Even though the orientation of the spacecraft during the aerobraking maneuver was such that precluded the use of most of its science instruments, the mission’s team was nevertheless able to operate the onboard Magnetometer and the Analyzer of Space Plasmas and Energetic Atoms, or ASPERA-4, which measures atmospheric ion and particle abundances. During these limited science observations, scientists were able to make in-situ measurements of the upper Venusian atmosphere from such low altitudes for the first time. “We have explored uncharted territory, diving deeper into the atmosphere than ever before,” says Håkan Svedhem, ESA Project Scientist for Venus Express. “We’ve measured the effects of atmospheric drag on the spacecraft, which will teach us how the density of the atmosphere varies on local and global scales.” These data may ultimately help answer many standing questions about the evolution of Venus and the processes that govern the slow loss of its atmosphere into space. “Until now, we’ve been focusing mainly on the lower atmosphere above and below the clouds, and aerobraking takes us at the very top end of the atmosphere, where it reaches space,” said Colin Wilson, science operations coordinator for Venus Express, during an ESA Hangout that took place on 10 July. “And this is really interesting, because this is where atmospheric escape happens, where the constituents of the atmosphere are lost into space … By understanding density variations and so on at the edge of the atmosphere, we can try to understand how [atmospheric loss] happens.” Besides its scientific benefits, the Venus Express aerobraking campaign provided ground teams with important knowledge regarding the challenges of conducting such low-altitude operations. The mastering of this technique could prove very useful for ESA’s mission planners in the future. “We have already gained valuable experience in operating a spacecraft in these challenging conditions that will be important for future missions that may require it,” says Patrick Martin, Venus Express mission manager at the European Space Astronomy Centre, in Madrid, Spain.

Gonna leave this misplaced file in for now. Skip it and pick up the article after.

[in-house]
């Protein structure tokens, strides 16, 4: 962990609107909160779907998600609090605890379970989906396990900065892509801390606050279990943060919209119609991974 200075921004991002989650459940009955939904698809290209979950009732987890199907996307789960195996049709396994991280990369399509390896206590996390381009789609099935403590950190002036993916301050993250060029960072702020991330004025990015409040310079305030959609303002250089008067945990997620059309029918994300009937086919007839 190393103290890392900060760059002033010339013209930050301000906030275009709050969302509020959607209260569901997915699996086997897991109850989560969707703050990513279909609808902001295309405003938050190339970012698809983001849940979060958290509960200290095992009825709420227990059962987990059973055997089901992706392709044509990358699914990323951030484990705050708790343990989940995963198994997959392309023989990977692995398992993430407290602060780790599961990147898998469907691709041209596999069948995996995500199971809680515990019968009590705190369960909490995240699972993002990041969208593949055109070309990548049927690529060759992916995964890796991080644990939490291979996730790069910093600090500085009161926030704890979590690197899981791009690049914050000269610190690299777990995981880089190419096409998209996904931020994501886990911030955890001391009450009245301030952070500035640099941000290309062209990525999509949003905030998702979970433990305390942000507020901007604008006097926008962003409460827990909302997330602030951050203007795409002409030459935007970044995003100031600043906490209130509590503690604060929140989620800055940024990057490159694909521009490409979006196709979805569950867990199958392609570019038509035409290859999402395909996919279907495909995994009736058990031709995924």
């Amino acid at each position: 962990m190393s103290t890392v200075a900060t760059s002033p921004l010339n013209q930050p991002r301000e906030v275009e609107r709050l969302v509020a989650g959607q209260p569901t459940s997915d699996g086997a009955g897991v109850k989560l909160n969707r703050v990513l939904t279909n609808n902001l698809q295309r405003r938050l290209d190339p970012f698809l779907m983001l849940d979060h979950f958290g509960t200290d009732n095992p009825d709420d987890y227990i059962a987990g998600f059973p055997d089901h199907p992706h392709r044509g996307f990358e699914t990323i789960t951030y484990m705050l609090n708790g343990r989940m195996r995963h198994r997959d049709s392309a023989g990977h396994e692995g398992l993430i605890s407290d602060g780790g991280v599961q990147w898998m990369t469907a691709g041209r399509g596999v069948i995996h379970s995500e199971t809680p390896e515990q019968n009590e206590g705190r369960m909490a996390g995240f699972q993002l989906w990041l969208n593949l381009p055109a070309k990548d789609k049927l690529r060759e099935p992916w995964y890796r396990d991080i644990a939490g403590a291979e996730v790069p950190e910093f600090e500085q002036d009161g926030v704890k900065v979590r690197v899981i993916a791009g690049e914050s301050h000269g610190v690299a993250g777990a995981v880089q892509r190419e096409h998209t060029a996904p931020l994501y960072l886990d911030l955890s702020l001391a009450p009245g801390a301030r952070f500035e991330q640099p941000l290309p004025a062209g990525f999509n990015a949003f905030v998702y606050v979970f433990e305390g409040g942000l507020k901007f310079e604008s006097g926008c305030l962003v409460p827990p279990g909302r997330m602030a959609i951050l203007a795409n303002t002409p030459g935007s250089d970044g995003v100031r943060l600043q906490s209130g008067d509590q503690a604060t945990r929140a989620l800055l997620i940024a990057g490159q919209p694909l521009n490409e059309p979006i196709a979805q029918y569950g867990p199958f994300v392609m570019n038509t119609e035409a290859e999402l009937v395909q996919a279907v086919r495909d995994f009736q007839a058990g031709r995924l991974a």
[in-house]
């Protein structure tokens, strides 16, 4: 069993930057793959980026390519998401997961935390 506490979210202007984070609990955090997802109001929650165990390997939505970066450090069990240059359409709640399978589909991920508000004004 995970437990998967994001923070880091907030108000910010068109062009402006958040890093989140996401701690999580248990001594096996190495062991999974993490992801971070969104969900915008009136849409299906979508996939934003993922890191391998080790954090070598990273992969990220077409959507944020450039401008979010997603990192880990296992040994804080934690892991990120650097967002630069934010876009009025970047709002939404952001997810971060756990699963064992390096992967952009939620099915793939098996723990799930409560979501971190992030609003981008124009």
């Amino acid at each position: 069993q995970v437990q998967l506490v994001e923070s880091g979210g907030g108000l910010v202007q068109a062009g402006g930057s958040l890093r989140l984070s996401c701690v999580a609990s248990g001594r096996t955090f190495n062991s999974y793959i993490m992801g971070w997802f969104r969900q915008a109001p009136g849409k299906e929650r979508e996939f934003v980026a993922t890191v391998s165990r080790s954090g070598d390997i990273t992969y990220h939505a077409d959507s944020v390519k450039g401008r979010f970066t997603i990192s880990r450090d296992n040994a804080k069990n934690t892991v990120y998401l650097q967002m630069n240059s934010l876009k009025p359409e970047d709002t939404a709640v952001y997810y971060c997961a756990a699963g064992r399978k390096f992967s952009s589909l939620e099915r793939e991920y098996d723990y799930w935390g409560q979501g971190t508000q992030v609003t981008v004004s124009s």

Having successfully completed its aerobraking campaign on 11 July, Venus Express executed a series of 15 orbit correction maneuvers for the remainder of the month while utilising the last of its fuel reserves, in order to raise its perigee from 130 km up to 460 km. The spacecraft’s new 63,000 km by 460 km orbit will allow it to resume normal science operations until approximately mid-December, when natural orbital decay will eventually cause it to make a final death plunge into the infernal Venusian atmosphere, putting an end to a triumphant mission. In the meantime, scientists will be busy analysing the mission’s data treasure trove, which will provide new insights into the history and evolution of Earth’s “twin sister” in the process. “We are delighted with the success of the experimental aerobraking campaign, and are looking forward to assessing the details over the coming months,” says Martin. “Meanwhile, we are enjoying the view from our new orbit around Venus, and plan to continue augmenting the scientific return of this exciting mission.”
Besides its tremendous scientific return, perhaps the most important result of the Venus Express mission will be the realisation that far from being an uninteresting, hellish world, our neighboring planet is full of tantalising and exciting mysteries, just waiting to be uncovered and explored.
Video Credit: ESA